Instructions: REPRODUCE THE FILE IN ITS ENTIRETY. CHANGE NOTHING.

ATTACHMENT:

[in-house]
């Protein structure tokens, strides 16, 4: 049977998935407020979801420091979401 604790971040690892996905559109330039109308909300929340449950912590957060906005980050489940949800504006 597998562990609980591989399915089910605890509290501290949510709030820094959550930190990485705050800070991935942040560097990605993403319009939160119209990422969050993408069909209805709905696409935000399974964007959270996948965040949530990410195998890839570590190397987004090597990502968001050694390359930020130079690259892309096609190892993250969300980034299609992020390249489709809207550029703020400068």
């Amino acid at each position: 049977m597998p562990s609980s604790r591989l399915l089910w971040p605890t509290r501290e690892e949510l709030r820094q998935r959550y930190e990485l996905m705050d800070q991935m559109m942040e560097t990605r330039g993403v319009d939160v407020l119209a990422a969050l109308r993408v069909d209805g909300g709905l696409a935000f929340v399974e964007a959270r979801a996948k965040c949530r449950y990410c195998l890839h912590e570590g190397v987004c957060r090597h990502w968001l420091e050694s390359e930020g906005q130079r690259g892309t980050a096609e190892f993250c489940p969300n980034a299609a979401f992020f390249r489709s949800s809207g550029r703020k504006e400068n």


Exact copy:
[in-house]
């Protein structure tokens, strides 16, 4: 049977998935407020979801420091979401 604790971040690892996905559109330039109308909300929340449950912590957060906005980050489940949800504006 597998562990609980591989399915089910605890509290501290949510709030820094959550930190990485705050800070991935942040560097990605993403319009939160119209990422969050993408069909209805709905696409935000399974964007959270996948965040949530990410195998890839570590190397987004090597990502968001050694390359930020130079690259892309096609190892993250969300980034299609992020390249489709809207550029703020400068």
């Amino acid at each position: 049977m597998p562990s609980s604790r591989l399915l089910w971040p605890t509290r501290e690892e949510l709030r820094q998935r959550y930190e990485l996905m705050d800070q991935m559109m942040e560097t990605r330039g993403v319009d939160v407020l119209a990422a969050l109308r993408v069909d209805g909300g709905l696409a935000f929340v399974e964007a959270r979801a996948k965040c949530r449950y990410c195998l890839h912590e570590g190397v987004c957060r090597h990502w968001l420091e050694s390359e930020g906005q130079r690259g892309t980050a096609e190892f993250c489940p969300n980034a299609a979401f992020f390249r489709s949800s809207g550029r703020k504006e400068n």